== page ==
18th August. At 4.08 p.m. D Company of 6 RAR make contact with a large force of NVA and VC just inside the edge of a rubber plantation on the northern side of Long Tan. The 'Battle of Long Tan' had commenced and over the next three hours the 108 soldiers of D Company with vital artillery support, hold their ground against an enemy force comprising the 275 VC Regiment, reinforced by an extra battalion of NVA soldiers and the D445 VC Battalion, all up numbering 2,500 soldiers. At battles end the Australians had killed 245 VC and NVA soldiers and wounded several hundred for the loss of 18 Australians killed and 19 wounded. D Company, Sixth Battalion is awarded the United States Presidential Citation.


21st February. During Operation Remark in the Long Hai Hills, B Company, 5 RAR sustain heavy casualties through a huge land mine and booby traps. (Read the 'Long Hai Hills incident').

May. The Fifth and Sixth Battalions are relieved by the Second and Seventh Battalions RAR. A New Zealand rifle company, Victor Company of the First- Battalion, Royal New Zealand Regiment (RNZIR) arrives at Nui Dat and is attached to 2 RAR. The Australian Battalion is re-designated 2RAR/NZ/ANZAC (ANZAC- Australian and New Zealand Army Corps). They continue to carry out operations against VC and NVA units inside and outside Phuoc Tuy Province.

18th October. The Prime Minister announces an increase of 1700 personnel to Australia's commitment in South Vietnam, including a third infantry battalion and a squadron of tanks.

17th December. Prime Minister Harold Holt drowns at Portsea.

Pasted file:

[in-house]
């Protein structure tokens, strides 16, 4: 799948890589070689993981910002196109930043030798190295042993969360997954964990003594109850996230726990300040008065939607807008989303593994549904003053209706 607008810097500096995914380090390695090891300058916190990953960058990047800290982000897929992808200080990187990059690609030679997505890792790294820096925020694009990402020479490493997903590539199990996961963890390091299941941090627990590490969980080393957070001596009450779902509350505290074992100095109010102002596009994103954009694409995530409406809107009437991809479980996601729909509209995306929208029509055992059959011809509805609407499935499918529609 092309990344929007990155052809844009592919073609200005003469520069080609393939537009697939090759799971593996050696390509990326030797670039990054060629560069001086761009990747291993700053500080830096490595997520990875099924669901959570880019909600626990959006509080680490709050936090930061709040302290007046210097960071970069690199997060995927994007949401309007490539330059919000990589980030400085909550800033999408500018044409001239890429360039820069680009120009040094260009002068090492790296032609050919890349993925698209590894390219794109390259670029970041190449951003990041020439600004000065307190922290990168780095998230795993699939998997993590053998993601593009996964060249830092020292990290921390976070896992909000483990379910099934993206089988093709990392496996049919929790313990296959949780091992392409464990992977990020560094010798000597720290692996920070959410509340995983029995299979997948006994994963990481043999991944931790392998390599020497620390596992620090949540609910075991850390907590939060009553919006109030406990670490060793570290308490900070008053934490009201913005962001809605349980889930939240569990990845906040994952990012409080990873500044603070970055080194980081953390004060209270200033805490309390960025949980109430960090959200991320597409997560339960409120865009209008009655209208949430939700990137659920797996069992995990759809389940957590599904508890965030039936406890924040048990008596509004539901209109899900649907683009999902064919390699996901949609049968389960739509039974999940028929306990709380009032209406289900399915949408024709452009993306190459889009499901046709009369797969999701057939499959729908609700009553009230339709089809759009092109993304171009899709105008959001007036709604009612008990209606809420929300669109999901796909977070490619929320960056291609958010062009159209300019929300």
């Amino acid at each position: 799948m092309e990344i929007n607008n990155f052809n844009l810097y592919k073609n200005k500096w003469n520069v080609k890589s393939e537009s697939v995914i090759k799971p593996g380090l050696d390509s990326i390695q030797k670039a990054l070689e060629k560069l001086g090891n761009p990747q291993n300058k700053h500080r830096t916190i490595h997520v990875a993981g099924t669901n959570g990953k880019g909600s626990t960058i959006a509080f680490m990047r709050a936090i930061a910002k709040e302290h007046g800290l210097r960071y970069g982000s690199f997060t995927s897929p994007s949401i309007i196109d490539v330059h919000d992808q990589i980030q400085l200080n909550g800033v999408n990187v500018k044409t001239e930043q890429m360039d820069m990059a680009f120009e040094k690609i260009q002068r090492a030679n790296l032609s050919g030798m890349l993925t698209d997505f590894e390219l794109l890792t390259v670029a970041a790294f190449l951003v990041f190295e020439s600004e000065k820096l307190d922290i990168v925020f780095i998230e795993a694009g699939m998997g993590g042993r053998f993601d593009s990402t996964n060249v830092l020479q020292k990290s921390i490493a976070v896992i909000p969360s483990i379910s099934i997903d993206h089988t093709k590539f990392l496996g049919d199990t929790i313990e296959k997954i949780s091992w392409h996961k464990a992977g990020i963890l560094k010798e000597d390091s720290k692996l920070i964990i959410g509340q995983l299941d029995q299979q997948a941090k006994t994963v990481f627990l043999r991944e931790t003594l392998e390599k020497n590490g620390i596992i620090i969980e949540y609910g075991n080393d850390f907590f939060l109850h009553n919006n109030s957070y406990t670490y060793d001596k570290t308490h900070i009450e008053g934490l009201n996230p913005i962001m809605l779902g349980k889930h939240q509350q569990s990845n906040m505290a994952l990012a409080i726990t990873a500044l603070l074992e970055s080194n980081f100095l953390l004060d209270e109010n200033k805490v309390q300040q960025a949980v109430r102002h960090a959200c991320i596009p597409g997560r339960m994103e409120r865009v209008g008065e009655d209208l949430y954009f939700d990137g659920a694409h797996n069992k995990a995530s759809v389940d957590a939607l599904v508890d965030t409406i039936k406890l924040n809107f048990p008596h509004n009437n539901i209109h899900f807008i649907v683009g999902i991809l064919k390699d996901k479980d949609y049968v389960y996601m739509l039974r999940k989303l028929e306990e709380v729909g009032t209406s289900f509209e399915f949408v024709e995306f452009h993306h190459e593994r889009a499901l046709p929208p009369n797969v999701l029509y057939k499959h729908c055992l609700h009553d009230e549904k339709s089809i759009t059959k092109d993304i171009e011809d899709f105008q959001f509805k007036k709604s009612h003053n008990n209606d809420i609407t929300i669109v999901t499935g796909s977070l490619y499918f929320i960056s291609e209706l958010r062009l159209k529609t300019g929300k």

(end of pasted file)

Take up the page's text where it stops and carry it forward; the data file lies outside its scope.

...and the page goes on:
28th December. Third battalion establishes itself at Nui Dat as 1ATF's third battalion.


10th January. John Grey Gorton is sworn in as Australia's Prime Minister

23rd January. 1ATF H.Q., 2 RAR and 7 RAR are moved to Bien Hoa Province to help protect U.S. positions in Long Binh and the Saigon area against an expected attack. 3 RAR remain at Nui Dat. 1 RAR and 4 RAR arrive to relieve 2 & 7 RAR.

The Task Force is moved in to defend Fire Support Base (FSB) Anderson. NLF/PAVN (National Liberation Front and Peoples Army of Vietnam) forces launch three attacks on the firebase. Assault troops attack in waves supported by machine guns and rocket propelled grenades (RPG's). The Australians with American support withstand the heavy fighting which resulted.

31st January. The TET Offensive begins with over 100 major attacks on cities and major towns throughout South Vietnam, including several attacks around Saigon.

1st February. D445 VC Battalion attack and enter military compounds in the provincial capital of Baria. A Company 3 RAR, in nine APC's crash through the VC cordon to rescue ARVN (Army of the Republic of South Vietnam) and U.S. forces. D445 Battalion counter attack, but with the assistance of the two ARVN battalions and American air strikes they are repulsed and withdraw from the capital.

5th May. National Liberation Front (NLF) and Peoples Army of Vietnam (PAVN) forces attack 119 cities, towns and military targets across the Republic of South Vietnam. FSB Coral occupied by elements of 1 RAR and 3 RAR, supported by the New Zealand 161 Field Battery and the Australian 102 Field Battery are established in Binh Duong province north east of Saigon in an attempt to block enemy withdrawal and supply routes.

13th May. NVA carry out a pre-dawn attack supported by rockets and mortars. 1 RAR's Mortar Platoon is overrun and a gun position is captured. The Australians repel the PAVN with American helicopter gunships.

16th May. Coral is attacked again by PAVN forces but this time do not broach the defensive perimeter. The attacks on Coral cost the lives of nine Australians and 28 wounded.

Centurian tanks firing over open sights at FSB Coral26th May. FSB Balmoral, five kilometres from Coral is attacked by a large force of NVA regulars. Assault waves attacked D Company 3 RAR's defence perimeter. With Support of the tanks the NVA are repelled.

27th May. FSB Coral, D Company 1 RAR, with the support of four tanks conducts a sweep between the two fire support bases, discovers and smashes an extensive bunker system killing a large number of NVA and VC.

28th May. A pre-dawn attack is carried out by the 141st NVA Regiment against FSB Coral and Balmoral and again the NVA are repelled. The actions fought at Coral and Balmoral cost the lives of 26 Australians and a further 110 wounded.